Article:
Now, it's not the farthest object you can see, however. In the northern hemisphere, you can see the Andromeda galaxy which is about 2 and a half million light years away. In the southern hemisphere, you can see the Magellanic Clouds. They're about, eh, 170 thousand light years away. Something like that.
People with very keen eyesight and a very dark site, can see the galaxy M 81 [image of M 81 shown.], a beautiful spiral galaxy. That's about 12 million light years away. And that's probably the record holder, the object that you can see, the most distant thing that you can just go out and see if you have really good eyesight. I can't see it but maybe you can.
But even that's not the potentially most distant object. When a star explodes, it becomes a supernova, it gets extremely bright. There's a type of exploding star called a gamma ray burst, and it's sort of a super, supernova. And they're very bright, and they can be seen from very far away. And there was one in 1999, [image of GRB 990123] that was about nine or ten billion light years away. And it was almost visible to the unaided eye. These things only last a few seconds and if you had been looking at just the right spot at just the right time, with binoculars, you could have seen this thing. But if it had been a little bit brighter, or a little bit closer, you actually could have seen an object billions of light years away with your unaided eye.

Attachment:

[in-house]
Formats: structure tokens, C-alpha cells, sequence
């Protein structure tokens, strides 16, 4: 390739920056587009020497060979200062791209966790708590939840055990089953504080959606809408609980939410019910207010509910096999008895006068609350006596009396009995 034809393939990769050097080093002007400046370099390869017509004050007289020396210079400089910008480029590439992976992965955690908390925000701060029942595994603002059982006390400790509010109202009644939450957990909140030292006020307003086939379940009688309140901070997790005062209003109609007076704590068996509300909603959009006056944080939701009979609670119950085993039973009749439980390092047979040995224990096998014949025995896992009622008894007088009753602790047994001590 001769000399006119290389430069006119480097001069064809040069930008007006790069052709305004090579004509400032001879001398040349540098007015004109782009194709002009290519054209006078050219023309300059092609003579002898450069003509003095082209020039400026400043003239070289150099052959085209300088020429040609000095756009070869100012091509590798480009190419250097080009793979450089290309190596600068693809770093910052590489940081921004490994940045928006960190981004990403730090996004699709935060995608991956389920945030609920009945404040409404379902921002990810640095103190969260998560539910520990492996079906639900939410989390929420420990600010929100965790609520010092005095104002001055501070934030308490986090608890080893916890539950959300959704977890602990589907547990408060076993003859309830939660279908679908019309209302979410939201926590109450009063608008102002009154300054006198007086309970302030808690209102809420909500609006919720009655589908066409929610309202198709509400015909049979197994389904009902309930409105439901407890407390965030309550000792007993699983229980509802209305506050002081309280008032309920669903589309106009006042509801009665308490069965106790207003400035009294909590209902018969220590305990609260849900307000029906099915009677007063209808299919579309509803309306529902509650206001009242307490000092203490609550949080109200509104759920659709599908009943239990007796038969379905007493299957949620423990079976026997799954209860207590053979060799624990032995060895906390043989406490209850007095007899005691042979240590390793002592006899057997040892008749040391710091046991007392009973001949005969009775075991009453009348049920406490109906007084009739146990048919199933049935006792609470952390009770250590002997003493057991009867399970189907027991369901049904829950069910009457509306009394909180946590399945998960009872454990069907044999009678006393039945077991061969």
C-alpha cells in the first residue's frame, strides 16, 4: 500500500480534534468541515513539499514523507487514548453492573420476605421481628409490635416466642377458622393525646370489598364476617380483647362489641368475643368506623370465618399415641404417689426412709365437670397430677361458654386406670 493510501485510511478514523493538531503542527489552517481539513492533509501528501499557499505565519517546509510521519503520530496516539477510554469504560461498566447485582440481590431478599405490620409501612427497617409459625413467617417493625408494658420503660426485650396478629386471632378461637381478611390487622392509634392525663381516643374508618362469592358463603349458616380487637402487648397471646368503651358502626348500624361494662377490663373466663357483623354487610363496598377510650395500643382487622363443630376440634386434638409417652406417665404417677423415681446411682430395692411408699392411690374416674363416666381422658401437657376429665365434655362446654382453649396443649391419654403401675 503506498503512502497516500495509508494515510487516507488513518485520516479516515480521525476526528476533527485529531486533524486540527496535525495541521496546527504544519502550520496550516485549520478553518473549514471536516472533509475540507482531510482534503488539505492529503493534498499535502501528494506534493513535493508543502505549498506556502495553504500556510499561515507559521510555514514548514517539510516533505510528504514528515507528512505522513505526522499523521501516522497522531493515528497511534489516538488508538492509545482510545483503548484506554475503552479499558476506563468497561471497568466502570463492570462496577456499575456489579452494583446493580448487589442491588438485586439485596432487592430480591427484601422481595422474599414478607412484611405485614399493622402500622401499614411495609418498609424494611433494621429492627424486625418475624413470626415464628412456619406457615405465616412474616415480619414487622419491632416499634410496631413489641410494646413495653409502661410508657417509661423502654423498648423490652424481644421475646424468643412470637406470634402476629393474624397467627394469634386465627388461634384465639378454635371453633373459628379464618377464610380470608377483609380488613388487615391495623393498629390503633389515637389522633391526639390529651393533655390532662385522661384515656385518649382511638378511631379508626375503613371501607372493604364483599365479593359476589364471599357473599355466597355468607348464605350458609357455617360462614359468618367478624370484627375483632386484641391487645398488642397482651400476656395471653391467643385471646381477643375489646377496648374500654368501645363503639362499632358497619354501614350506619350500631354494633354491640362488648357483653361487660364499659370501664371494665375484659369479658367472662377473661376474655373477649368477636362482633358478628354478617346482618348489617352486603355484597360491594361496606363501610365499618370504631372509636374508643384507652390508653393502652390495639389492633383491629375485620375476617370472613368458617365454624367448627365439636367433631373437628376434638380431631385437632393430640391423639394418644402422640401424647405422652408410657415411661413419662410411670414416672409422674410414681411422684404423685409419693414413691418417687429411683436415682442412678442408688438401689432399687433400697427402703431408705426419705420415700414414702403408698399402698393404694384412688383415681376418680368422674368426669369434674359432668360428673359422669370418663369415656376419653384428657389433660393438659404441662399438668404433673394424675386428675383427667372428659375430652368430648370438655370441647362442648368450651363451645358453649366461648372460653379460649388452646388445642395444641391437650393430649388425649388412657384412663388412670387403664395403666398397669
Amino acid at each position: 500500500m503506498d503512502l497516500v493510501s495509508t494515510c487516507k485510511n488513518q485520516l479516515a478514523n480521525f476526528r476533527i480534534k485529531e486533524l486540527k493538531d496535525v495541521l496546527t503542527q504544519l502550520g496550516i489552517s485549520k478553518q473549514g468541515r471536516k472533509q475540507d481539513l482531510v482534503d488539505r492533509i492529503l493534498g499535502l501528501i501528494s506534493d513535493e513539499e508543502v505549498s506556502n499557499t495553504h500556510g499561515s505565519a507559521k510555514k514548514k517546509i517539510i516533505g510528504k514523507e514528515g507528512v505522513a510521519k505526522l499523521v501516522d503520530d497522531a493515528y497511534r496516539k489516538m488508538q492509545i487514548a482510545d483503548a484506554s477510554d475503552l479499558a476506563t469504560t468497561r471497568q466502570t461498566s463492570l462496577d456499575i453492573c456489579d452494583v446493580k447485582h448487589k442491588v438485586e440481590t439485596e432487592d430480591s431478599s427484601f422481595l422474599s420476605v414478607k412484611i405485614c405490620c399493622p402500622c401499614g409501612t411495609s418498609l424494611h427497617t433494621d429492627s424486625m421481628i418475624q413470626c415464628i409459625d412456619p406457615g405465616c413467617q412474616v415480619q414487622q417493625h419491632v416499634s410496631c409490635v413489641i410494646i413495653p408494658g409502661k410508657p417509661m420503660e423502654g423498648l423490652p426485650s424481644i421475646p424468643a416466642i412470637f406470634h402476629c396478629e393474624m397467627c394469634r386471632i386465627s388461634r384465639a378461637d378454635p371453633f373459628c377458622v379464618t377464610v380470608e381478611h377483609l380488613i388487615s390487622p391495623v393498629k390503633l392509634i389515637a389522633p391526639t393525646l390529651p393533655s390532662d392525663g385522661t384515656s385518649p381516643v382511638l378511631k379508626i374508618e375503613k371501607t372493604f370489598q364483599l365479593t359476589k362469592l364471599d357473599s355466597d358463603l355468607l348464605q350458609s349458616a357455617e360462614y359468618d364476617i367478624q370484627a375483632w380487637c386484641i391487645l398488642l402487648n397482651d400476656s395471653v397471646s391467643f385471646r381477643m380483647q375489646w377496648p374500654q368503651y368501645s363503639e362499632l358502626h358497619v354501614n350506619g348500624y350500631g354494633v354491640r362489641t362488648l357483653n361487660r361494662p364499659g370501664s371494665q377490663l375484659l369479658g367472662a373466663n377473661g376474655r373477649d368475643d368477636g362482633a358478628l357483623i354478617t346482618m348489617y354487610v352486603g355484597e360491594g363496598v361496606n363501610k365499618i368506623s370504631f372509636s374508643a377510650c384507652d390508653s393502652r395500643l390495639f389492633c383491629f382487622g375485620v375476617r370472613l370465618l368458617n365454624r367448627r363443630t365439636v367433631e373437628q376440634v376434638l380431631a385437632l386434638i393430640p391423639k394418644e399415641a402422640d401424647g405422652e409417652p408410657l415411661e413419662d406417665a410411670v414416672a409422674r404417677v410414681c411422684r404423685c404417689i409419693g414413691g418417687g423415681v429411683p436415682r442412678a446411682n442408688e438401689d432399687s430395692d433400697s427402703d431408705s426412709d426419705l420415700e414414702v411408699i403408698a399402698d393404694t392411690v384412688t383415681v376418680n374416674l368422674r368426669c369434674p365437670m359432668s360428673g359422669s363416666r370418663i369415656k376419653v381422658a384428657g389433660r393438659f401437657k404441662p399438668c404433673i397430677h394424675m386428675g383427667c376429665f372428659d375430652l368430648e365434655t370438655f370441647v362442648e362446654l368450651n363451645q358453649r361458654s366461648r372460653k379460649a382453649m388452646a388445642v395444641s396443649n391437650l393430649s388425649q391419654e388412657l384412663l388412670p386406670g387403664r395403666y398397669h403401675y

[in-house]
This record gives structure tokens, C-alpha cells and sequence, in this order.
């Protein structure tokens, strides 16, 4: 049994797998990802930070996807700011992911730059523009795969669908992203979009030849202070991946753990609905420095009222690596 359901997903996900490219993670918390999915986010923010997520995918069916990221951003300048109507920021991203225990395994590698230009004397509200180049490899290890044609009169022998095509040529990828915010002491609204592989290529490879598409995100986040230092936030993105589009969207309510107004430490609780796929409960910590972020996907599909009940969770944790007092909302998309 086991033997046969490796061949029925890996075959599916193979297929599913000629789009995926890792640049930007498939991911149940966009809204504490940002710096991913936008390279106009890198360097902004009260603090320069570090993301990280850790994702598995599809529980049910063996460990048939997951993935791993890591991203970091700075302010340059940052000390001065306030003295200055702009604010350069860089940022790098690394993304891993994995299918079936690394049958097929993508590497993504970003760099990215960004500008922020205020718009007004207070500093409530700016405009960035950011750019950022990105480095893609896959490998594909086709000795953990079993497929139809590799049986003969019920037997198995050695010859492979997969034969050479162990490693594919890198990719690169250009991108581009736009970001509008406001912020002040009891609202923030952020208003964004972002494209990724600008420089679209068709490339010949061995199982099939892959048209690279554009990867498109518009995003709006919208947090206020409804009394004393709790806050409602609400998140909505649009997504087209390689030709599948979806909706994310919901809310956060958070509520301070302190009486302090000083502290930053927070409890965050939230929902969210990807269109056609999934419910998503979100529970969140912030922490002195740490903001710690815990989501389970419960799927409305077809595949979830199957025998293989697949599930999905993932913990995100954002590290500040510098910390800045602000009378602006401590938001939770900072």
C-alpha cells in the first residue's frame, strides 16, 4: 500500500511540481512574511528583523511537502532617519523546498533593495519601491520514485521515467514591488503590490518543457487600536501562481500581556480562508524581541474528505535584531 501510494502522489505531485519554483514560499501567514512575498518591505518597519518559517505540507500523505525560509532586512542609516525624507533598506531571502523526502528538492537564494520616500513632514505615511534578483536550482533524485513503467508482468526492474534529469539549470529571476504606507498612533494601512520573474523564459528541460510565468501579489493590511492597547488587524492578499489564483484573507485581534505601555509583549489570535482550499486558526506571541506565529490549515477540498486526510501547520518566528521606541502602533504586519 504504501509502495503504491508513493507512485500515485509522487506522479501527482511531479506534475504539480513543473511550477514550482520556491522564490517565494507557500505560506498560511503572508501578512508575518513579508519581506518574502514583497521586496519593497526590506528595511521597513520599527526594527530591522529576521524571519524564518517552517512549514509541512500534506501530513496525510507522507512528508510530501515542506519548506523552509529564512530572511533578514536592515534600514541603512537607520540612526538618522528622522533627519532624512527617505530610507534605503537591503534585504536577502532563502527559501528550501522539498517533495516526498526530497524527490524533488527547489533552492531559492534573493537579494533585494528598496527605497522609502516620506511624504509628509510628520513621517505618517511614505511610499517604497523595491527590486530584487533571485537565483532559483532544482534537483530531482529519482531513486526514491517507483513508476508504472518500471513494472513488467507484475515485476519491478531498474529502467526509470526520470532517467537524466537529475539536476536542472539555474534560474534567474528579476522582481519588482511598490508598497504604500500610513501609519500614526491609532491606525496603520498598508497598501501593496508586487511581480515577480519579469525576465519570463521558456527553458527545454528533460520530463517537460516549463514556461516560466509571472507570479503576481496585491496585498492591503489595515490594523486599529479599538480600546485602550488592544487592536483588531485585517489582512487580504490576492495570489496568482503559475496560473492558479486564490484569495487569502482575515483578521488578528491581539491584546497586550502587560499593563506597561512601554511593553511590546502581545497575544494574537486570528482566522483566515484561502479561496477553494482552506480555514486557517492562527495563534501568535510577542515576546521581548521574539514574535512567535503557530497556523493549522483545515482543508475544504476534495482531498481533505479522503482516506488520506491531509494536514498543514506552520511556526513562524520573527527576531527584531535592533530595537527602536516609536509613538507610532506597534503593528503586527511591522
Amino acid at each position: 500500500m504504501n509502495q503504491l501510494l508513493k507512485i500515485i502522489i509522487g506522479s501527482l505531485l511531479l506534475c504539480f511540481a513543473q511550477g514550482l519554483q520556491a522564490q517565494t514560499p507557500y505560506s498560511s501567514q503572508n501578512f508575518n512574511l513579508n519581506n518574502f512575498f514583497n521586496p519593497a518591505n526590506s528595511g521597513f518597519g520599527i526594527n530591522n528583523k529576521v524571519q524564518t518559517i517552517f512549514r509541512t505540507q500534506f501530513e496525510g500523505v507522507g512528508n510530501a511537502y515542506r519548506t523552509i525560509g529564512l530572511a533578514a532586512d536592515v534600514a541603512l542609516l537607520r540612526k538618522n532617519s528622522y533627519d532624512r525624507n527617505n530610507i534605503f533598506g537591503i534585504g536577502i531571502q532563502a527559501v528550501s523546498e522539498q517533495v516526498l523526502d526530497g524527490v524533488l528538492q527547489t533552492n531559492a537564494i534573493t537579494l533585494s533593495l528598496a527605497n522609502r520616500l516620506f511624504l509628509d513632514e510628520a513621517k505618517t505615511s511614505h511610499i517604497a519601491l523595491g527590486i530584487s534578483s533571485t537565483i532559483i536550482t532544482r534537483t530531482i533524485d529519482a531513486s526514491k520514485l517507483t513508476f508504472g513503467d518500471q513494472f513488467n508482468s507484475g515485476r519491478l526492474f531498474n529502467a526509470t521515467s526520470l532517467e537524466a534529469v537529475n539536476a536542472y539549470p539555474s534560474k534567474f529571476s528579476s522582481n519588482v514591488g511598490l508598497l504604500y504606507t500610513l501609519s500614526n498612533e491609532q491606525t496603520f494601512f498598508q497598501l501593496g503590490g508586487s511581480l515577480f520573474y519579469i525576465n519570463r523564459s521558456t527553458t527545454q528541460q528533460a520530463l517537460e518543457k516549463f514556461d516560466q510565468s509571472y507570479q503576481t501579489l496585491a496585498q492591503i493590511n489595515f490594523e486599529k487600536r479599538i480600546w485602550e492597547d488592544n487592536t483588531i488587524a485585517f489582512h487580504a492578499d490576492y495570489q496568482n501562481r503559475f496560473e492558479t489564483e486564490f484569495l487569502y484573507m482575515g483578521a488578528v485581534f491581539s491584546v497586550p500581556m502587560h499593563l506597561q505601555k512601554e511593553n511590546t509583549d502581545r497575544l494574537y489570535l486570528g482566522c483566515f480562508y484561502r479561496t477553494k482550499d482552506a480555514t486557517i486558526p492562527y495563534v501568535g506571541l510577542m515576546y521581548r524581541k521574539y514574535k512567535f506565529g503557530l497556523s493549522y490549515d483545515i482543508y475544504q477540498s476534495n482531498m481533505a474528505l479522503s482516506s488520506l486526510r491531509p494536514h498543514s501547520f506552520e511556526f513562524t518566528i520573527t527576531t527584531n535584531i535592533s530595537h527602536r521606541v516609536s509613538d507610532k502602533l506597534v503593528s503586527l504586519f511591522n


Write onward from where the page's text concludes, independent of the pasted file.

This question, "How far out of the Milky Way can we see?" it seems like a simple question. But it leads you through these steps until you find out more and more amazing about the universe. And that's why I love the simple questions, cuz you never know where they're gonna take ya.
So that's it for this episode. But! Don't forget that I need more questions. Send me more at firstname.lastname@example.org. Maybe I'll use it here on Q & BA.
So, for Q & BA and for BadAstronomy.com, I'm Phil Plait.
No Minties were harmed in the creation of this video.